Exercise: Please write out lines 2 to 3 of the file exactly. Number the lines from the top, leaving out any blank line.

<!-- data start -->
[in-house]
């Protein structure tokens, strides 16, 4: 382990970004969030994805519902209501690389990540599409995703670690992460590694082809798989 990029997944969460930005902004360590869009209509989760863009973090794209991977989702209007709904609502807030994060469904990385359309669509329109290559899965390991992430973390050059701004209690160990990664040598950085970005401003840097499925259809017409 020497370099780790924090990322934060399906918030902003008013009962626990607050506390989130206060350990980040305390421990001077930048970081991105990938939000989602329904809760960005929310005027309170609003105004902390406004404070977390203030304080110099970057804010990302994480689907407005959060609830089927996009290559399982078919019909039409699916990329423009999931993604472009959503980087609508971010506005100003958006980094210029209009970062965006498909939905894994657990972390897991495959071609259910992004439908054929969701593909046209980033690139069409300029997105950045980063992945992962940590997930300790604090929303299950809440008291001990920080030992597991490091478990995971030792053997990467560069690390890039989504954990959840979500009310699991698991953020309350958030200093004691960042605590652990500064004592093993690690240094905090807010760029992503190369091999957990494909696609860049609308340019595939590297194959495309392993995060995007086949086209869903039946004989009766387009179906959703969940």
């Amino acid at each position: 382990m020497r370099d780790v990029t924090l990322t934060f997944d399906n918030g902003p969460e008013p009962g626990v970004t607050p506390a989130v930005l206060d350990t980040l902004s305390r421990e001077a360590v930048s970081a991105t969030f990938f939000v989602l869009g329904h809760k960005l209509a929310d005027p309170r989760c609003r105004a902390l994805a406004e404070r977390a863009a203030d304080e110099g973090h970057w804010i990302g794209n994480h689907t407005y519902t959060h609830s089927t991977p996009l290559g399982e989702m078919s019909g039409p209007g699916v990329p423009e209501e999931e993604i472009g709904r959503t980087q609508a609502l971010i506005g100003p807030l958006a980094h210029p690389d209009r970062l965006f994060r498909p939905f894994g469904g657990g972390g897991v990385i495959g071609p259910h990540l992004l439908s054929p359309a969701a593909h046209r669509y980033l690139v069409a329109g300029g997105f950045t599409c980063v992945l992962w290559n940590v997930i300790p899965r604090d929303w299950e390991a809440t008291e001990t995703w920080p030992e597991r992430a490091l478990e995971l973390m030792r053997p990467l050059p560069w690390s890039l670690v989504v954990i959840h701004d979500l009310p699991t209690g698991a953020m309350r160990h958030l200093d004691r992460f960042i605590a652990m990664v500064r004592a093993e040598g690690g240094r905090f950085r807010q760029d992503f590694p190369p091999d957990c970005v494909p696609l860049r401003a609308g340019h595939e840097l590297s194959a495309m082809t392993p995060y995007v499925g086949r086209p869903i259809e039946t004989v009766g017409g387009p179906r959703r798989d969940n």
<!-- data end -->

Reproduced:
């Protein structure tokens, strides 16, 4: 382990970004969030994805519902209501690389990540599409995703670690992460590694082809798989 990029997944969460930005902004360590869009209509989760863009973090794209991977989702209007709904609502807030994060469904990385359309669509329109290559899965390991992430973390050059701004209690160990990664040598950085970005401003840097499925259809017409 020497370099780790924090990322934060399906918030902003008013009962626990607050506390989130206060350990980040305390421990001077930048970081991105990938939000989602329904809760960005929310005027309170609003105004902390406004404070977390203030304080110099970057804010990302994480689907407005959060609830089927996009290559399982078919019909039409699916990329423009999931993604472009959503980087609508971010506005100003958006980094210029209009970062965006498909939905894994657990972390897991495959071609259910992004439908054929969701593909046209980033690139069409300029997105950045980063992945992962940590997930300790604090929303299950809440008291001990920080030992597991490091478990995971030792053997990467560069690390890039989504954990959840979500009310699991698991953020309350958030200093004691960042605590652990500064004592093993690690240094905090807010760029992503190369091999957990494909696609860049609308340019595939590297194959495309392993995060995007086949086209869903039946004989009766387009179906959703969940």
């Amino acid at each position: 382990m020497r370099d780790v990029t924090l990322t934060f997944d399906n918030g902003p969460e008013p009962g626990v970004t607050p506390a989130v930005l206060d350990t980040l902004s305390r421990e001077a360590v930048s970081a991105t969030f990938f939000v989602l869009g329904h809760k960005l209509a929310d005027p309170r989760c609003r105004a902390l994805a406004e404070r977390a863009a203030d304080e110099g973090h970057w804010i990302g794209n994480h689907t407005y519902t959060h609830s089927t991977p996009l290559g399982e989702m078919s019909g039409p209007g699916v990329p423009e209501e999931e993604i472009g709904r959503t980087q609508a609502l971010i506005g100003p807030l958006a980094h210029p690389d209009r970062l965006f994060r498909p939905f894994g469904g657990g972390g897991v990385i495959g071609p259910h990540l992004l439908s054929p359309a969701a593909h046209r669509y980033l690139v069409a329109g300029g997105f950045t599409c980063v992945l992962w290559n940590v997930i300790p899965r604090d929303w299950e390991a809440t008291e001990t995703w920080p030992e597991r992430a490091l478990e995971l973390m030792r053997p990467l050059p560069w690390s890039l670690v989504v954990i959840h701004d979500l009310p699991t209690g698991a953020m309350r160990h958030l200093d004691r992460f960042i605590a652990m990664v500064r004592a093993e040598g690690g240094r905090f950085r807010q760029d992503f590694p190369p091999d957990c970005v494909p696609l860049r401003a609308g340019h595939e840097l590297s194959a495309m082809t392993p995060y995007v499925g086949r086209p869903i259809e039946t004989v009766g017409g387009p179906r959703r798989d969940n």